Historians searching for a pithy, acidic analogy with which to condemn Mrs. May’s campaign will likely have to search outside of British politics. It was just a few weeks ago that the Conservative government looked set to return engorged. Back then, it seemed, a landslide was all but inexorable. This morning the Tories are impuissant and tainted. In gaining affirmation on a grandiose scale, Mrs. May had visions of becoming a modern Richard the Lionheart. Instead, she is soon to be reviled.

As she surveys the wreckage she has wrought, she will come to ask, “What if?”: “What if I had waited a little longer?”; “What if I had run a good campaign?”; “What if I’d been grateful for the chances I’d been given?” Already, the spin has begun. “It’s not that bad,” the Tory party is insisting. “We can still form a government. We can still move forward.” Perhaps, and perhaps. But that’s rather beside the point. At the expense of all else, the Conservatives had asked for a mandate: to govern, to negotiate, to consider, to decide. At the expense of everyone else, Mrs. May had demanded an endorsement. Neither was forthcoming. Had the campaign been about taxes or schools or the future of Britain’s ports, the mouthpieces’ jobs would be easier. “It’s a divided country,” they could say, “but we still won.” But the election was not about those things. “Theresa,” promised the literature, “is the only one who can stand up for Britain.” And the chorus replied, “No she’s not.”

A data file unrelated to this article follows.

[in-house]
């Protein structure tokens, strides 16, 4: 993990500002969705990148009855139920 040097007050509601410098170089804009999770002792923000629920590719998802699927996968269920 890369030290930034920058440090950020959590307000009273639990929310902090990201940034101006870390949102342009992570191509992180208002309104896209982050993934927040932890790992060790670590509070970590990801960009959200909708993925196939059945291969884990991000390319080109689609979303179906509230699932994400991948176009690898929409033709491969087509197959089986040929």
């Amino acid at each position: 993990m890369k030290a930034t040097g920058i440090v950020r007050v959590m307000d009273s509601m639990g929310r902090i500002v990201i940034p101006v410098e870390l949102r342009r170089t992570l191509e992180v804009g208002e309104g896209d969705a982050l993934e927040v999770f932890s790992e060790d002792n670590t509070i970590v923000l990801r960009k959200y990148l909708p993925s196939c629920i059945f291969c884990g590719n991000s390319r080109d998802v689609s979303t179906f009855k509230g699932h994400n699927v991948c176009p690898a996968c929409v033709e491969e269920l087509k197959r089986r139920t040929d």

No amount of sugar can sweeten this news. It is disaster for the British Right. Brexit is imperiled; the Left is emboldened; and Jeremy Corbyn — an IRA-sympathizing socialist throwback — appears credible as a leader. Europe, with good reason, is ecstatic. This was not, as some have claimed, a “second Brexit referendum” — that is wishful thinking, or opportunism, or both — but it has nevertheless provided the Remainers and the Europhiles with a chance to strengthen their hand. When, in two weeks, Mrs. May walks into the talks, she will hobble rather than stride, and her entrance will be marked by chattering and by sniping both at home and abroad. She said during the campaign that that was no way to run a country. She was right.

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See Also:

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A Colossal Political Disaster for the Tories

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END OF HARD BREXIT: The letter written by DUP demanding May KEEPS free movement

Where did it all go wrong for May? Tories furious at strategist dubbed election ‘wizard’

‘May must go’ Huge crowds swarm Downing Street in protest over DUP coalition

Gone by Christmas? Theresa May returns to kick off Brexit – ‘but she’s not here to stay’

The Strange Death of Scottish Nationalism

Ruth Davidson calls for ‘open Brexit’ after successful Scotland campaign

This time Scotland voted to QUIT the EU… so will Sturgeon now do HER ‘duty’?

STURGEON’S SQUALOR: Anger at filthy slum where SNP leader’s constituents live

‘It’s Brexit payback’ Economists lay into Theresa May over General Election nightmare

UK won’t LEAVE: German MEP says election farce could lead to UNITED Britain and EU

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